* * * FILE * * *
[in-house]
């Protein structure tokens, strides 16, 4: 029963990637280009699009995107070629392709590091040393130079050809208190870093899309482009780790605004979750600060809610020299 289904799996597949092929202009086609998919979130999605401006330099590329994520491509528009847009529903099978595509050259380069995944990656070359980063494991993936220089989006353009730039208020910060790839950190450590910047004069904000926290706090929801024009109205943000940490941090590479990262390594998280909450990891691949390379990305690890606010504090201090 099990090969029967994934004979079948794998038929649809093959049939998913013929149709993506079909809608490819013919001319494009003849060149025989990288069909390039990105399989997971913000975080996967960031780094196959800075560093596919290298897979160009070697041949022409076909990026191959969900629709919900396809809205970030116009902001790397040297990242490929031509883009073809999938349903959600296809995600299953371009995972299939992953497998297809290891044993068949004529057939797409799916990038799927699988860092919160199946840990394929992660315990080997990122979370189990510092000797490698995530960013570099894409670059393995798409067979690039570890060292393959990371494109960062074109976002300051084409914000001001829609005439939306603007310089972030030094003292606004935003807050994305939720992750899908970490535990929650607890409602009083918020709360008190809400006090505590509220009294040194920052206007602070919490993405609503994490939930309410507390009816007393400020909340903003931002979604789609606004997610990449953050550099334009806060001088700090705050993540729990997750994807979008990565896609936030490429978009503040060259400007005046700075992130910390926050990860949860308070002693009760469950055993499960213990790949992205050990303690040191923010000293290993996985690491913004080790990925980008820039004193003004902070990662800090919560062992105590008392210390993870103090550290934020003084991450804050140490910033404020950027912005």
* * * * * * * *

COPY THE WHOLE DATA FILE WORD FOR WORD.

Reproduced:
[in-house]
């Protein structure tokens, strides 16, 4: 029963990637280009699009995107070629392709590091040393130079050809208190870093899309482009780790605004979750600060809610020299 289904799996597949092929202009086609998919979130999605401006330099590329994520491509528009847009529903099978595509050259380069995944990656070359980063494991993936220089989006353009730039208020910060790839950190450590910047004069904000926290706090929801024009109205943000940490941090590479990262390594998280909450990891691949390379990305690890606010504090201090 099990090969029967994934004979079948794998038929649809093959049939998913013929149709993506079909809608490819013919001319494009003849060149025989990288069909390039990105399989997971913000975080996967960031780094196959800075560093596919290298897979160009070697041949022409076909990026191959969900629709919900396809809205970030116009902001790397040297990242490929031509883009073809999938349903959600296809995600299953371009995972299939992953497998297809290891044993068949004529057939797409799916990038799927699988860092919160199946840990394929992660315990080997990122979370189990510092000797490698995530960013570099894409670059393995798409067979690039570890060292393959990371494109960062074109976002300051084409914000001001829609005439939306603007310089972030030094003292606004935003807050994305939720992750899908970490535990929650607890409602009083918020709360008190809400006090505590509220009294040194920052206007602070919490993405609503994490939930309410507390009816007393400020909340903003931002979604789609606004997610990449953050550099334009806060001088700090705050993540729990997750994807979008990565896609936030490429978009503040060259400007005046700075992130910390926050990860949860308070002693009760469950055993499960213990790949992205050990303690040191923010000293290993996985690491913004080790990925980008820039004193003004902070990662800090919560062992105590008392210390993870103090550290934020003084991450804050140490910033404020950027912005």